Norway’s competition watchdog could block TeliaSonera’s proposed acquisition of Tele2 Norway, Reuters reports, with concerns that the deal could lead to higher prices and lower quality of services (QoS) by leaving just two well-established mobile network operators in the market. Commenting on the matter, the Norwegian Competition Authority (NCA) noted: ‘TeliaSonera has proposed measures to the Competition Authority to remedy competition concerns … We have considered these measures and concluded that they are not sufficient’; neither TeliaSonera nor Tele2 have confirmed what remedies had been pledged to facilitate the deal. However, while the NCA’s initial examination of the planned purchase is less than favourable, it does not represent a final decision, and interested parties have until 22 December 2014 to submit comments to the watchdog ahead of a final ruling due by 15 January 2015.
Both TeliaSonera and Tele2 have, meanwhile, confirmed they plan to evaluate the situation and continue a dialogue with the authority, though Tele2 Group chief executive Mats Granryd was cited as saying his company was ‘concerned’ about the notice from the NCA, stating: ‘This will potentially jeopardise the creation of a dynamic mobile market in Norway with two strong competitors to the incumbent.’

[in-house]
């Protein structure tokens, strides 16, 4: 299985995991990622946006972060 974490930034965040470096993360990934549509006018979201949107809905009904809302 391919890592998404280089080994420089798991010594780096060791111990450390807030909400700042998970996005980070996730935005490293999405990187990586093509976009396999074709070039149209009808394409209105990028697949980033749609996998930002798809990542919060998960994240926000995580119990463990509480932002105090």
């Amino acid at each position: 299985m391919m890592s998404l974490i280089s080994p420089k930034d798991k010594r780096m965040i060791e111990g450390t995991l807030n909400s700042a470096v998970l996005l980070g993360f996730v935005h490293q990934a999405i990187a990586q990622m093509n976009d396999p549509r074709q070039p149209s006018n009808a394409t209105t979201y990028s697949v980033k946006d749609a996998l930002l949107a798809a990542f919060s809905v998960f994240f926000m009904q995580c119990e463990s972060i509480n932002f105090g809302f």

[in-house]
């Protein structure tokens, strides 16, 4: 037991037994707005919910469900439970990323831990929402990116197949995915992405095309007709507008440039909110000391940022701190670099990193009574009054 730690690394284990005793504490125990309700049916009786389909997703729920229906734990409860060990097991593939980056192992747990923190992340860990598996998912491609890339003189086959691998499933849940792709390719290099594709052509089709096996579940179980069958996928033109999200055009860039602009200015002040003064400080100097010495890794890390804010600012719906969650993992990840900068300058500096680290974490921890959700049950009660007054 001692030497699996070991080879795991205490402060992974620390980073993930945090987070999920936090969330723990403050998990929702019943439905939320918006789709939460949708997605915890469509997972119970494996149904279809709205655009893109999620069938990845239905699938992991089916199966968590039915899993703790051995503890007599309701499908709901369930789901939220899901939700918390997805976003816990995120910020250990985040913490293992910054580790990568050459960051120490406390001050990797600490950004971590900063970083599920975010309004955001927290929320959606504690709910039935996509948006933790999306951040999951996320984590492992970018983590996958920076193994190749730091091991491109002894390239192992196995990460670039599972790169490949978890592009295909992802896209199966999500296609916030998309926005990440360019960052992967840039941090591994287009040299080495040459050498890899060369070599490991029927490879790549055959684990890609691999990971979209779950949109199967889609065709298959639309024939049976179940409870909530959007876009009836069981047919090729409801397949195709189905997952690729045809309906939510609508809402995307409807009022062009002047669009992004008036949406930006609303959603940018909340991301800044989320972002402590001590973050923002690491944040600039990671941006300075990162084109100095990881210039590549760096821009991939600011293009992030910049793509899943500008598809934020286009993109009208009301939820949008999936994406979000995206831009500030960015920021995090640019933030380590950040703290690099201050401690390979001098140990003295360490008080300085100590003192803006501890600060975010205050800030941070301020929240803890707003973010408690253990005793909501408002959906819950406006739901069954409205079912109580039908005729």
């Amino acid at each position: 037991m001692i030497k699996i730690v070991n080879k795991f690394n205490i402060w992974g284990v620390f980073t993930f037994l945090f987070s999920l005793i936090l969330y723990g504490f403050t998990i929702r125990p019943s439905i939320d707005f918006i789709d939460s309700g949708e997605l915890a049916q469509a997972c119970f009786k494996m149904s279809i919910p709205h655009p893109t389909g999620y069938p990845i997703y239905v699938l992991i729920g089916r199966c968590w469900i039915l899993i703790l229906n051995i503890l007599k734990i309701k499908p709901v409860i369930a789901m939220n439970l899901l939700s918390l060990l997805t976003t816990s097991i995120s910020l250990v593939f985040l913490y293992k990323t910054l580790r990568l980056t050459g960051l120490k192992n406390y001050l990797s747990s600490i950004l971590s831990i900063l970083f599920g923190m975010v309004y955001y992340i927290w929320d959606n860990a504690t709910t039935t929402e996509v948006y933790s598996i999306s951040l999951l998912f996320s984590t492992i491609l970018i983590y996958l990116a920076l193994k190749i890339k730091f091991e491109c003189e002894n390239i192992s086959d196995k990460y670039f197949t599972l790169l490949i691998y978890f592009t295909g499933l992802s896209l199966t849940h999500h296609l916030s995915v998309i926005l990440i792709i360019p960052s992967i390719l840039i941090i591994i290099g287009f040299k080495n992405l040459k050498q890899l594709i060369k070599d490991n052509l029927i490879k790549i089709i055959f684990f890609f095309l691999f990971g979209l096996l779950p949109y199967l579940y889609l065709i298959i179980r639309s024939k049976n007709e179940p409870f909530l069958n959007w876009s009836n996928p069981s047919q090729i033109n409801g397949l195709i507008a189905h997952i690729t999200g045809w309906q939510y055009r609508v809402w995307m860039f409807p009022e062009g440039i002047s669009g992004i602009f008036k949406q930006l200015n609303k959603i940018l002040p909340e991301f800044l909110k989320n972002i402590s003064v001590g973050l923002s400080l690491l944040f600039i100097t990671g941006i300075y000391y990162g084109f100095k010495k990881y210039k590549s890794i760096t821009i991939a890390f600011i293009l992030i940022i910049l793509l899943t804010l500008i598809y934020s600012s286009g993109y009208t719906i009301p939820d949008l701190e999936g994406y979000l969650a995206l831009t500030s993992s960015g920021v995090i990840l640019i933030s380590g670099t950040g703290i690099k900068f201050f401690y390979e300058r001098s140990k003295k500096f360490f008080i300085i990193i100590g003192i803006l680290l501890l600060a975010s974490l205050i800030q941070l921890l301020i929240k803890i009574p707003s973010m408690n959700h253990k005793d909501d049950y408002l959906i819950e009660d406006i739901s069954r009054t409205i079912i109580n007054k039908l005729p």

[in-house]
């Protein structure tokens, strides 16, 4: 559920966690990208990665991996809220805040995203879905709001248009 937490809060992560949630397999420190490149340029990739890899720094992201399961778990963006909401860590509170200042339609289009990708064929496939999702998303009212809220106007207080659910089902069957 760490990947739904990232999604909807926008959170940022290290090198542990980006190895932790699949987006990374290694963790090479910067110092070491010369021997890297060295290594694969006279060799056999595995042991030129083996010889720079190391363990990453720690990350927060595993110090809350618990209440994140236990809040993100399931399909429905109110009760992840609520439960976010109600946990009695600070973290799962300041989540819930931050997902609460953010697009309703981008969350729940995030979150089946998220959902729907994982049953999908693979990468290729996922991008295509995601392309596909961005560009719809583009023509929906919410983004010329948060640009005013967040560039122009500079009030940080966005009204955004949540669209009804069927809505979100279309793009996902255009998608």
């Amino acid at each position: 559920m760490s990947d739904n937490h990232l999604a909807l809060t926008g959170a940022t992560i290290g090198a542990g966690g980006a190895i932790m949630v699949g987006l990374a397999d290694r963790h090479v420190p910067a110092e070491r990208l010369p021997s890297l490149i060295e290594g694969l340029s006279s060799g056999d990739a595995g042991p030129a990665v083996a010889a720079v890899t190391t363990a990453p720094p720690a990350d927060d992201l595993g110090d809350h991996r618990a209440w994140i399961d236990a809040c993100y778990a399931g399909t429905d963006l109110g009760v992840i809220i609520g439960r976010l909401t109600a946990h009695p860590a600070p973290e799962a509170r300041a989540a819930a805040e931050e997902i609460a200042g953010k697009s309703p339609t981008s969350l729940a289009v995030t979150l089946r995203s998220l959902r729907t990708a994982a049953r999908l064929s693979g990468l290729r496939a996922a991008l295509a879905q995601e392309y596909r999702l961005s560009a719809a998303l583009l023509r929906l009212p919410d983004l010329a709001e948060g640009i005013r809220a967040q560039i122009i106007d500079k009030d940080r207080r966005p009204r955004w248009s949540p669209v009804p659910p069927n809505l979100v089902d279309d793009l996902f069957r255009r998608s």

As previously reported by CommsUpdate, in July 2014 Swedish telecoms group Tele2 revealed that it had agreed to sell its Norwegian unit to rival TeliaSonera for an enterprise value of SEK5.1 billion (USD728 million), equivalent to a cash value of SEK5.3 billion. In announcing the development, Tele2 claimed that the divestment ‘delivers an attractive value for [it] and will generate a capital gain of approximately SEK2 billion upon expected closing’, with Mr Granryd adding: ‘The competitive constraints we faced without resources on the multiband frequency required us to evaluate different options for our Norwegian businesses. Whilst we have not been able to complete our originally desired strategy, the proposed deal is good for our customers, shareholders and for Tele2 as a whole.’